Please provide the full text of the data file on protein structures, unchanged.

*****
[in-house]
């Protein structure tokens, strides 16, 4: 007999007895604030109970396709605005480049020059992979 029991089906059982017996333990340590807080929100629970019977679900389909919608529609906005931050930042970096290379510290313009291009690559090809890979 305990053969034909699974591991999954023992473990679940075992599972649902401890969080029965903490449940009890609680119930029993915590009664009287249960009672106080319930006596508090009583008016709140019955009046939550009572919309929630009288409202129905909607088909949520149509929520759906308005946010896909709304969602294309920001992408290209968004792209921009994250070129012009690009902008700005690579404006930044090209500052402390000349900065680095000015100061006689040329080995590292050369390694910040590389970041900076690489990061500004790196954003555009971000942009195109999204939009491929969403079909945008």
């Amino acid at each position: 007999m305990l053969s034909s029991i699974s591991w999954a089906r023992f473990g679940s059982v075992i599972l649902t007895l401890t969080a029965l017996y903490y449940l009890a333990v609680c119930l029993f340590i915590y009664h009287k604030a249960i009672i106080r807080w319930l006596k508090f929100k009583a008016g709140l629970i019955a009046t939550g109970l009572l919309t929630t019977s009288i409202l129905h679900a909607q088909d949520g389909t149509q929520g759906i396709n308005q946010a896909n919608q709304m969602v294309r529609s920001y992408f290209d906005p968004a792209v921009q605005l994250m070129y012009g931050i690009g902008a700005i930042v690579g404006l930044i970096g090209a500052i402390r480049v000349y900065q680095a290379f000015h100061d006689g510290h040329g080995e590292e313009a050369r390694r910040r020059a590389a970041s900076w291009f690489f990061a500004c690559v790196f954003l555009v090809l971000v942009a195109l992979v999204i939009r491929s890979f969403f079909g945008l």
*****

[in-house]
């Protein structure tokens, strides 16, 4: 007999007895604030109970396709605005480049020059992979 029991089906059982017996333990340590807080929100629970019977679900389909919608529609906005931050930042970096290379510290313009291009690559090809890979 305990053969034909699974591991999954023992473990679940075992599972649902401890969080029965903490449940009890609680119930029993915590009664009287249960009672106080319930006596508090009583008016709140019955009046939550009572919309929630009288409202129905909607088909949520149509929520759906308005946010896909709304969602294309920001992408290209968004792209921009994250070129012009690009902008700005690579404006930044090209500052402390000349900065680095000015100061006689040329080995590292050369390694910040590389970041900076690489990061500004790196954003555009971000942009195109999204939009491929969403079909945008």
């Amino acid at each position: 007999m305990l053969s034909s029991i699974s591991w999954a089906r023992f473990g679940s059982v075992i599972l649902t007895l401890t969080a029965l017996y903490y449940l009890a333990v609680c119930l029993f340590i915590y009664h009287k604030a249960i009672i106080r807080w319930l006596k508090f929100k009583a008016g709140l629970i019955a009046t939550g109970l009572l919309t929630t019977s009288i409202l129905h679900a909607q088909d949520g389909t149509q929520g759906i396709n308005q946010a896909n919608q709304m969602v294309r529609s920001y992408f290209d906005p968004a792209v921009q605005l994250m070129y012009g931050i690009g902008a700005i930042v690579g404006l930044i970096g090209a500052i402390r480049v000349y900065q680095a290379f000015h100061d006689g510290h040329g080995e590292e313009a050369r390694r910040r020059a590389a970041s900076w291009f690489f990061a500004c690559v790196f954003l555009v090809l971000v942009a195109l992979v999204i939009r491929s890979f969403f079909g945008l």